In April of 2017, Puerto Rico was a beautiful and relaxing vacation destination. By September, Hurricane Maria had vastly devastated the island with widespread downed and stripped trees and vegetation, destroyed homes, businesses, churches and schools, a severely damaged electrical power grid, a crippled communication system, and extremely limited access to food and water. Residents were isolated and left without basic necessities for days, weeks and months. In some areas, residents had no electricity for over a year.
In April of 2018 knowing the continued trauma the people of Puerto Rico were experiencing and the immense need for assistance of basic necessities, John and Jean called several church denominations for suggested agencies accepting donations. We contacted Corporación Milagros del Amor (CorMA) in Caguas, Puerto Rico and brought two suitcases of specifically identified and requested supplies. Flying into San Juan five months after Maria, we saw a patchwork of blue. Sadly, we realized the blue areas were tarps covering the roofs of damaged homes and buildings, not swimming pools and what that meant. At CorMA, we helped collate, sort and box canned goods at the agency and were given a short tour of the nearby rural area greatly in need of their assistance.
CorMA has been working for over 20 years in the Central Region of Puerto Rico providing services aimed at assisting homeless individuals, those at risk of homelessness, families including single parent families, and elderly persons going through financial crises and hardships. They work cooperatively with helping agencies, churches, and corporations who have provided funds via grants. Supporting organizations include United Way, Comisión Especial Conjunta de Fondos Legislativos (Puerto Rican government), American Baptist Home Mission Societies, a Baltimore area Lutheran Church, Housing and Urban Development, First Baptist Church in Caguas, Santander Bank, Scotiabank, and the Walmart Foundation. CorMA offers clinical training and internships for area university students primarily in the fields of social work and accounting.
Our connection to CorMA, the gratefulness expressed by the Puerto Rican people receiving the supplies, hearing their individual experiences during and after the storm, their fears of family separations, the ongoing lack of food, water, electricity, healthcare, employment and communication within the island and witnessing the overwhelming devastation to the island, prompted a need to do even more. Relating these concerns to many upon returning to Maryland and staying connected with CorMA, we obtained more donated supplies through a “Christmas in July and August” event at our church.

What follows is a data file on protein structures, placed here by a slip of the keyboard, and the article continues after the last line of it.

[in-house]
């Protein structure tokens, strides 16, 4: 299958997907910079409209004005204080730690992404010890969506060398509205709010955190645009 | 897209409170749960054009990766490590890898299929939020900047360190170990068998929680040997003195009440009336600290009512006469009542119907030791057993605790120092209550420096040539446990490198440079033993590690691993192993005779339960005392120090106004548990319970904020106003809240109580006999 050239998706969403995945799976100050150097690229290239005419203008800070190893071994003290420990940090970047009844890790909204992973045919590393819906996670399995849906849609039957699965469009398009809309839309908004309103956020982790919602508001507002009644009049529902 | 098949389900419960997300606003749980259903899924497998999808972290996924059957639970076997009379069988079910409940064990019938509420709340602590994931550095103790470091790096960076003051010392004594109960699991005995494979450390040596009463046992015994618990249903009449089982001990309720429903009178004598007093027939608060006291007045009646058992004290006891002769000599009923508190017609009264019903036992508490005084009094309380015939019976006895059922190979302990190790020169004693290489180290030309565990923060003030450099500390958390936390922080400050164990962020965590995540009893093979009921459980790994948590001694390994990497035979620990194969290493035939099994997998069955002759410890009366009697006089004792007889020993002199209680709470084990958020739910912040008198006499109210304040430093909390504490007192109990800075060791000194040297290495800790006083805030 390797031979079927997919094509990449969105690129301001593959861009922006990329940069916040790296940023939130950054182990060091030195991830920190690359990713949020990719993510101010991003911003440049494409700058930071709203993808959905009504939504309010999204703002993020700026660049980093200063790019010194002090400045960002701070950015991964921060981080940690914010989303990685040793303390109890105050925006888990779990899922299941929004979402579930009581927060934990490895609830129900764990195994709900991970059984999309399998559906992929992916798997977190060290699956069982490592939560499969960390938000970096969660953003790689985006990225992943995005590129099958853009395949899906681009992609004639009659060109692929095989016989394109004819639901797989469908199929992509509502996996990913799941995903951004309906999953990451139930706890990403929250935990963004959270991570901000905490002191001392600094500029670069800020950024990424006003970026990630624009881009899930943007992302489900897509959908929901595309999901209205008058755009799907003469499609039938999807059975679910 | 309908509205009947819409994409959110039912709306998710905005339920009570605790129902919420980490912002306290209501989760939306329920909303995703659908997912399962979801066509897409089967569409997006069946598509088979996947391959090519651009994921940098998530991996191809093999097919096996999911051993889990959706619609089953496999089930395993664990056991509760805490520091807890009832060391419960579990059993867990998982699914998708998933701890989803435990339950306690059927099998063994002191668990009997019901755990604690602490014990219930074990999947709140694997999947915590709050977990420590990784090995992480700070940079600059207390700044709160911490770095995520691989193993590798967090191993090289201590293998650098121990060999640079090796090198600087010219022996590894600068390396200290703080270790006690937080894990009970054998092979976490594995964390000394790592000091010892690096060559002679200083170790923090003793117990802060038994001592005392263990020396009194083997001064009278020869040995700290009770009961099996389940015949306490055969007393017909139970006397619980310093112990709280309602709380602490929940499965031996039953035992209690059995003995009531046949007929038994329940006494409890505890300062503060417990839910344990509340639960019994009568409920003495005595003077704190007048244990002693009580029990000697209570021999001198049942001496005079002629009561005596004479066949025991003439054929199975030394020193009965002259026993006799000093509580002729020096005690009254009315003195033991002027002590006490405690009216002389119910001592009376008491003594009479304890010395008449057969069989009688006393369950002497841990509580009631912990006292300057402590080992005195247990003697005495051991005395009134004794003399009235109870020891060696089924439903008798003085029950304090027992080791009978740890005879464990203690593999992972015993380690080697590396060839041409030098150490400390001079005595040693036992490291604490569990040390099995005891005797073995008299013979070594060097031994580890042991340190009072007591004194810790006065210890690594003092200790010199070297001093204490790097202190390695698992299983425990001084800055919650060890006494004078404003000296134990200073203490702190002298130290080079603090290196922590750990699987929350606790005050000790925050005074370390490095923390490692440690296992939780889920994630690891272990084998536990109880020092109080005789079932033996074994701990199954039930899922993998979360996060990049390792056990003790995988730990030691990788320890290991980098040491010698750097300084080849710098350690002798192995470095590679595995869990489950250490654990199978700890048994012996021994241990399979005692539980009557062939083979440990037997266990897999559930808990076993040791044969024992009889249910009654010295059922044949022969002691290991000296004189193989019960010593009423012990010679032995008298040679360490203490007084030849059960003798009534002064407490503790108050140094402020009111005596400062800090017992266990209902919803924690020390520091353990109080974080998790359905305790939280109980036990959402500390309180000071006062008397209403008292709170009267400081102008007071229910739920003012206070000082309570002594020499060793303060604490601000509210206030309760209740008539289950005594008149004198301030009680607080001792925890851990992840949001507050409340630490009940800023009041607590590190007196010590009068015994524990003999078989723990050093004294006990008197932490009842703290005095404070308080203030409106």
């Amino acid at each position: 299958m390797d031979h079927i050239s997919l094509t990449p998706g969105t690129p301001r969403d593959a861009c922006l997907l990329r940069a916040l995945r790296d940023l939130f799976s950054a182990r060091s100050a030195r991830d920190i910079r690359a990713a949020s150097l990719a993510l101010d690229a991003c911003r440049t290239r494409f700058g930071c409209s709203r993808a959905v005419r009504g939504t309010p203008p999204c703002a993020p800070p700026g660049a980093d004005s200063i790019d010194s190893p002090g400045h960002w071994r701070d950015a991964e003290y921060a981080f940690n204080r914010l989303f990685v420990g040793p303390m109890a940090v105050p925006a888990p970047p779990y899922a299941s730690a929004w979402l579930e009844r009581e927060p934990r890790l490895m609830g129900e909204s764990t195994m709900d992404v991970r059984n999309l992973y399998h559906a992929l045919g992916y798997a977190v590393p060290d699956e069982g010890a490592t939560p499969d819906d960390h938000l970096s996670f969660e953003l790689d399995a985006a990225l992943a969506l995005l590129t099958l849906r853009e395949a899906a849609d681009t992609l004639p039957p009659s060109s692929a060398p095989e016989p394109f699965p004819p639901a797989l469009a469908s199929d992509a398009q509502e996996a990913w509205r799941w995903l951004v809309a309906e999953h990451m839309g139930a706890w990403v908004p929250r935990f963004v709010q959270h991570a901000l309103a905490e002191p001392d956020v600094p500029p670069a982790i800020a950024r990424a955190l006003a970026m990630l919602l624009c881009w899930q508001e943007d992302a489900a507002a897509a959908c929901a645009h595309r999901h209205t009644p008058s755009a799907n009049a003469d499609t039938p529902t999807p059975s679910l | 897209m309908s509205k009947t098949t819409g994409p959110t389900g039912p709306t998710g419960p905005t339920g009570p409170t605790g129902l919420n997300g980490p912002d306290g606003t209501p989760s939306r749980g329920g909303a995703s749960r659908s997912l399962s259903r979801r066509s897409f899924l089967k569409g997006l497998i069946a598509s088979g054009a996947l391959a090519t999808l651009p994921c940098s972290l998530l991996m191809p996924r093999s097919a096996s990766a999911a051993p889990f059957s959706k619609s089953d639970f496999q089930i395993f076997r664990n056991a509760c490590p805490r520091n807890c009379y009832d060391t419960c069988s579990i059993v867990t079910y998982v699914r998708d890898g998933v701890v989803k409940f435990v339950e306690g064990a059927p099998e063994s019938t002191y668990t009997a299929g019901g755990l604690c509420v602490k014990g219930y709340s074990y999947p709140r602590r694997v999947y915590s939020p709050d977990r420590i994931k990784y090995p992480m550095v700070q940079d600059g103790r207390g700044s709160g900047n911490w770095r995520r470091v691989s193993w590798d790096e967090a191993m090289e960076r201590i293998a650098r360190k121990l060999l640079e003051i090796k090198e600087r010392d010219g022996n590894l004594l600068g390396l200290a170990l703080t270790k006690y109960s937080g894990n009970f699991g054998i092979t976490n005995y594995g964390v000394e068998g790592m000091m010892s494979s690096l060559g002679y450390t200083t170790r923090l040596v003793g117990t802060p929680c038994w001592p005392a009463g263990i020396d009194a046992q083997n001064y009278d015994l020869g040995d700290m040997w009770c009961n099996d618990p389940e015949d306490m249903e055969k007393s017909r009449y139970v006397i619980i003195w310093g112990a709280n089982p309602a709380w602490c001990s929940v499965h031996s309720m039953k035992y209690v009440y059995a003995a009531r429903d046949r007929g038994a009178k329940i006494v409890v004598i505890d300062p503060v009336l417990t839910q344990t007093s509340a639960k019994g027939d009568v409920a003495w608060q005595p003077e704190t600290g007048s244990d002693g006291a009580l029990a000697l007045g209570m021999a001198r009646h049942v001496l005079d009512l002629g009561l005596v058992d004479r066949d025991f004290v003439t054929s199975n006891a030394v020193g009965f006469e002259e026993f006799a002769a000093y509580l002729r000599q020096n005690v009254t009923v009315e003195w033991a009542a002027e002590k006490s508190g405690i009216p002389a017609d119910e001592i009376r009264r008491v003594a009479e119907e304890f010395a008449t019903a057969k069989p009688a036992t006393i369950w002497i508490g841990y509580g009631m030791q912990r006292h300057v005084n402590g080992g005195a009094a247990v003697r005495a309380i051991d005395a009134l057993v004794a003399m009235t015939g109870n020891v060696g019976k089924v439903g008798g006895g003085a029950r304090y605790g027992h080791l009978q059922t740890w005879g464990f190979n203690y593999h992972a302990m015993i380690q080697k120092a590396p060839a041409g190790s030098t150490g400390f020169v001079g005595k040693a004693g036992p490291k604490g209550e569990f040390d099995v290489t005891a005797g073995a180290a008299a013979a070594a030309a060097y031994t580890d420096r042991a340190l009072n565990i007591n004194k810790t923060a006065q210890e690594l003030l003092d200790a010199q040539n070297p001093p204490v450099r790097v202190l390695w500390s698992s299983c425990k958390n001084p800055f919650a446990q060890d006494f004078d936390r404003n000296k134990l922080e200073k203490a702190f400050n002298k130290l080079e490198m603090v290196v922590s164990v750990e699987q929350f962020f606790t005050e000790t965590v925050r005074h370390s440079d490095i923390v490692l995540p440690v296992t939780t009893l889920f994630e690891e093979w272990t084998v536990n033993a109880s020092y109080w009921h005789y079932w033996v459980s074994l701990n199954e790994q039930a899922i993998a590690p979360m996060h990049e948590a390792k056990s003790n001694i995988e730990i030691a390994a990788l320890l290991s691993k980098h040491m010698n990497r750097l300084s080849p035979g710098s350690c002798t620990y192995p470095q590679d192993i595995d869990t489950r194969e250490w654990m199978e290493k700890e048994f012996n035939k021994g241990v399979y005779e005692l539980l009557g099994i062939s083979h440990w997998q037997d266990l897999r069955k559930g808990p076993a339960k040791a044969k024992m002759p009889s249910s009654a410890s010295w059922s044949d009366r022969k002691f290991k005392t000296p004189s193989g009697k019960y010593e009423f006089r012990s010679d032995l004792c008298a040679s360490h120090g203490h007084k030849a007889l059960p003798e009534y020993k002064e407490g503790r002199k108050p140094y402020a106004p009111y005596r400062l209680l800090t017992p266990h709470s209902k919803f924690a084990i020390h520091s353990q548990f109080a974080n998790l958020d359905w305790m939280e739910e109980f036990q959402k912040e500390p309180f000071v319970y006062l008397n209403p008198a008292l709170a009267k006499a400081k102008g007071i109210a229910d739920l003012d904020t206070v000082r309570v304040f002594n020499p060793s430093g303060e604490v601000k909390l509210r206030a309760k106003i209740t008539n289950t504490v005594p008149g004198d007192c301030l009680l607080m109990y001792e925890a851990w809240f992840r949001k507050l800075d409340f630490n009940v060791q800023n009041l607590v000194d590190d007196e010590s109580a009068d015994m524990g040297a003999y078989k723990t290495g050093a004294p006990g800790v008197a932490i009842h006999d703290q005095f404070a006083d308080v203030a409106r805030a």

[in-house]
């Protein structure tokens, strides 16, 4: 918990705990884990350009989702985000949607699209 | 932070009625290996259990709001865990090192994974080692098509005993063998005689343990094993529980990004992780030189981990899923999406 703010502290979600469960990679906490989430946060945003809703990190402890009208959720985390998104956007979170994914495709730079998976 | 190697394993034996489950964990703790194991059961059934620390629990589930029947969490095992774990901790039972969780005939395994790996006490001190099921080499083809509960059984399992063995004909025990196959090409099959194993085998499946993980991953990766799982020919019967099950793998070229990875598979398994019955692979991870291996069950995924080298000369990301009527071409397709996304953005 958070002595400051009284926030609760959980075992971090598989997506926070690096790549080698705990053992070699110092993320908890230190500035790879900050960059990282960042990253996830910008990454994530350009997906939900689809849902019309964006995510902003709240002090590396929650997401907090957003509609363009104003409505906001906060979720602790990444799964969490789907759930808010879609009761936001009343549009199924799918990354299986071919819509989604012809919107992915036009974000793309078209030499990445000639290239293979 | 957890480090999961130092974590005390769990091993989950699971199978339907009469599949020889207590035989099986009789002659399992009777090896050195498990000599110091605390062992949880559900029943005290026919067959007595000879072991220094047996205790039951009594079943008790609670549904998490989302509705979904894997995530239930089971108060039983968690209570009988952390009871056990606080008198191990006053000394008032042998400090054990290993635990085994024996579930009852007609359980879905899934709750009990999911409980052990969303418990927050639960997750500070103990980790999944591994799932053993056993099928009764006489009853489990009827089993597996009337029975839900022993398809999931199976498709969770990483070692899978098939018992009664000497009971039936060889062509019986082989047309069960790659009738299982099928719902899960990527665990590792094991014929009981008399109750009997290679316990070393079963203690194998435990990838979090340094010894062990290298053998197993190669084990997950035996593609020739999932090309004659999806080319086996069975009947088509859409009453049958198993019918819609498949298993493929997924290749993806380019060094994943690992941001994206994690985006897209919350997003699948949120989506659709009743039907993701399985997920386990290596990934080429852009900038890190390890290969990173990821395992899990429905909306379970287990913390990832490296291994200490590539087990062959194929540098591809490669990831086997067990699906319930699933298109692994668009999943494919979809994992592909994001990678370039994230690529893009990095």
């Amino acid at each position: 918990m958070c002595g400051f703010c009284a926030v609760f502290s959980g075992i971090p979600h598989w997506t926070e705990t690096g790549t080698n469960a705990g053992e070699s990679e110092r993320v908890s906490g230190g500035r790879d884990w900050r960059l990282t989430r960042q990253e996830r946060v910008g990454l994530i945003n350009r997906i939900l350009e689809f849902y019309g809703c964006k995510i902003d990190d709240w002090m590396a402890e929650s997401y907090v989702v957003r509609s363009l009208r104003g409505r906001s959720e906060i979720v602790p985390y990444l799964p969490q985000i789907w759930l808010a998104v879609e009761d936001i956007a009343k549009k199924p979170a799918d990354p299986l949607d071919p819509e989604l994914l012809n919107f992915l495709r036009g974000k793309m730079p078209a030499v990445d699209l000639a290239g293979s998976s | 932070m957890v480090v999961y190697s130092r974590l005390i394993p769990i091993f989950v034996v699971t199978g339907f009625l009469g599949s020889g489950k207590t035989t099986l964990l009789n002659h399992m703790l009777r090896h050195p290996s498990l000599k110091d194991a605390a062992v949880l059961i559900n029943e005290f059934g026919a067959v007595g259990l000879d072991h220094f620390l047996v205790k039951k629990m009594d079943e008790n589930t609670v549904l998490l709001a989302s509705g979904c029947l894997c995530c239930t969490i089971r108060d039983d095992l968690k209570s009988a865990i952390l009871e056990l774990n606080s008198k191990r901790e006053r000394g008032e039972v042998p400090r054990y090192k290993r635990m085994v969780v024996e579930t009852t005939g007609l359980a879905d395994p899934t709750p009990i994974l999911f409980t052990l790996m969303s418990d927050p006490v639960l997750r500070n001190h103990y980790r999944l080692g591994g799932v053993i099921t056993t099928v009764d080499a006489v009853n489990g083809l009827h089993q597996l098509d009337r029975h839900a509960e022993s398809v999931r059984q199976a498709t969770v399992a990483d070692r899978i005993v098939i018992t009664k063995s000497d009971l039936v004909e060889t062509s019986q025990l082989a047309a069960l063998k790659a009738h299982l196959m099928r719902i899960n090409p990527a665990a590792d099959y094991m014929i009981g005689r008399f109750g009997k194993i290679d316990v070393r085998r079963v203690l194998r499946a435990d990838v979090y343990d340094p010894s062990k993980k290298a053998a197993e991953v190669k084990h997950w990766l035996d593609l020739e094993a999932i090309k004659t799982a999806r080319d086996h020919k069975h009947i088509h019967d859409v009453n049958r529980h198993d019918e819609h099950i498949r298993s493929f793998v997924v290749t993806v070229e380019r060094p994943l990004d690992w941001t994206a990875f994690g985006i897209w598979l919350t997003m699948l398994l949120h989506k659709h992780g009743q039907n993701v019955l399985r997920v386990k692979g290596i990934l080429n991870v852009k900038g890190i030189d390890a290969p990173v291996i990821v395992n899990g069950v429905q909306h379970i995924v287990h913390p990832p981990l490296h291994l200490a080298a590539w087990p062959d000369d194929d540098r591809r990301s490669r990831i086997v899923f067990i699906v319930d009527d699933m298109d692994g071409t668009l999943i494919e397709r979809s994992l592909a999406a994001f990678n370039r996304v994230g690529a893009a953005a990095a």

Our now annual trip to Puerto Rico with suitcases of supplies continued in April of 2019. Descending into San Juan, we saw numerous blue tarps still covering damaged structures. At CorMA, we brainstormed with them as to their future needs and helped distribute food to the most impoverished areas we had ever seen. Their most immediate need was a passenger van to transport clients to medical appointments and distribute food and supplies to area recipients.
Upon our return to Maryland in April, the vision of Hermandad, meaning fraternity, took root.
John worked all summer to locate a van. He secured a used passenger van donated by one of the Oglethorpe Inc. hospitals in Florida, who in turn, agreed to donate the van to (CorMA).
Hermandad paid for the shipping of the van from Florida to Puerto Rico and Hermandad’s first endeavor was realized.
Each trip has given us a greater understanding of the challenges faced by the Puerto Rican people. We learned many had the added burden of increased complications to their diabetes due to limited availability of fresh fruits and vegetables and were relying on canned food to sustain their diets. With so many deaths, displaced friends and family and isolation, their mental health needs were not addressed and have escalated. Constant fear stayed with them as hurricane season approached.
At the end of the year and into 2020, earthquakes created another challenge. With the rising number and unpredictability of their occurrence, people remain fearful and displaced again. Many are living outdoors due to newly damaged homes ever mindful of possible death should they stay in their homes. Cement homes generally withstand hurricanes, but collapse during earthquakes.
It is with friendship and mutual support we continue to advocate for the people of Puerto Rico through Hermandad, Inc.